The Australian Taxation Office has published a decision impact statement on the high-profile Aussiegolfa case, saying it does not consider that the case is authority for the proposition that a superannuation fund trustee can never contravene the sole purpose test when leasing an asset to a related party because market-value rent is received.
In August, the Full Federal Court ruled that the trustee of a self-managed super fund did not breach the sole purpose test when the fund leased property to the daughter of the fund member. The court dismissed an appeal by the Australian Taxation Office against an earlier ruling.
Aussiegolfa Pty Ltd is the trustee of a self-managed fund known as the Benson Family Superannuation Fund. Christopher Benson is the sole member.
In 2015, Aussiegolfa invested in a managed investment scheme known as the DomaCom Fund. The units it acquired were associated with the acquisition of a property in Burwood, Victoria – the Burwood Sub-Fund.
The units in the sub-fund were held 25 per cent by Aussiegolfa, 50 per cent by Benson’s mother and 25 per cent by a super fund of Benson’s sister and her husband.
The custodian of the DomaCom fund entered into a leasing and management arrangement with Student Housing Australia and in April 2017 Student Housing Australia leased the property to Benson’s daughter.
The sole purpose test requires the trustee to ensure that a fund is maintained for the sole purpose of providing retirement benefits to its members.
Aussiegolfa took a case to court with the support of DomaCom, to test whether the leasing of the property to Benson’s daughter was a breach of the sole purpose test and also whether the units in the DomaCom fund constituted an in-house asset.
When the matter first went to court, the Federal Court held that a self-managed superannuation fund that invested in a property leased to a related party was in breach of the sole purpose and in-house assets tests of the Superannuation Industry (Supervision) Act.
On appeal, the Full Court ruled that the primary judge was correct in finding the units held by the trustee of the fund constituted an investment in a “related trust” of the fund and the primary judge was correct to conclude that the units did not constitute an investment in a widely held unit trust. The Full Federal Court confirmed the breach of the in-house asset rules.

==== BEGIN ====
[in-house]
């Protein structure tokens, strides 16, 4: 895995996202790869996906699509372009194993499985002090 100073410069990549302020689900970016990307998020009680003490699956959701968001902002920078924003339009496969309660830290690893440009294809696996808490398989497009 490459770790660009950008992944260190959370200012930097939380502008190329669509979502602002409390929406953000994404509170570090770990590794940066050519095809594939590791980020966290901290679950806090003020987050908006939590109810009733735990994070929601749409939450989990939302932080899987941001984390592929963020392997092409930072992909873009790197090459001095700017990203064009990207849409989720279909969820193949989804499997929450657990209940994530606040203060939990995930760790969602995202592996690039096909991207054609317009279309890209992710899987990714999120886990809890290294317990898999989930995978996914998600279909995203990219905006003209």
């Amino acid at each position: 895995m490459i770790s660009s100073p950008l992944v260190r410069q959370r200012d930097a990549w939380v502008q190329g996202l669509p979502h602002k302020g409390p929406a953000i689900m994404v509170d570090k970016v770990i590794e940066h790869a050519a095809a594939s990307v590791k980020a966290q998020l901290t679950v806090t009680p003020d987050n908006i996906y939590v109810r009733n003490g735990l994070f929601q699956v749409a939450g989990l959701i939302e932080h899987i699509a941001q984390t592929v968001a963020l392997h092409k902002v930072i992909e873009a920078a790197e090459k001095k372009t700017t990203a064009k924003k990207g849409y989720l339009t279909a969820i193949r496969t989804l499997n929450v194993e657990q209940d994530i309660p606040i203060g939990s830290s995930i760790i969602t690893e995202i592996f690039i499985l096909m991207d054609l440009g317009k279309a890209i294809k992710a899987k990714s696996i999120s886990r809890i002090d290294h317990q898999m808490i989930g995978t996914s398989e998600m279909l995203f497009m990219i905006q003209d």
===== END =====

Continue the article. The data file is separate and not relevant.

However, the Full Court ruled that the primary judge erred in finding that the leasing of a property at market rent to a related party would cause the self-managed fund to breach the sole purpose test.
It said: “The trial judge ought to have found that DomaCom Fund’s purpose for leasing the Burwood property to Ms Benson did not affect the purpose for which Aussiegolfa maintained its investment in DomaCom Fund or at least that, provided DomaCom ensured that the Burwood property produced an arm’s length return, DomaCom Fund’s purpose was consistent with the Benson Fund satisfying the sole purpose test.”
Since that ruling DomaCom has said it would focus on addressing the related trust (in-house assets) matter and is reviewing its constitution and disclosure documents to address the issue with respect to future sub-funds.
On the issue of the sole purpose test, the ATO says in its decision impact statement that the decision of the court is referrable to the particular facts of the case. Important aspects of the arrangements were that: the property had been leased to two tenants unrelated to the Benson Family Superannuation Fund for two years prior to the premises being leased to the daughter of the member of the BFSF; the daughter paid equivalent market rent to that paid by the two previous tenants; and there was no suggestion that the leasing if the Burwood property to the daughter influenced the BFSF investment policy.
“We do not consider that the case is authority for the proposition that a superannuation fund trustee can never contravene the sole purpose test when leasing an asset to a related party because market-value rent is received.
“It is the purpose of making and maintaining a fund’s investments that is central to identifying if there is a contravention of the sole purpose test. We note the observations of the court that a collateral purpose and a contravention of section 62 of the SIS Act, could well be present if, for example, the circumstances indicated that leasing to a related party had influenced the fund’s investment policy.
“For example, in the Commissioner’s view a superannuation fund trustee will contravene the sole purpose test of the fund acquires residential premises for the collateral purpose of leasing the remises to an associate of the fund, even where the associate pays rent at market value.”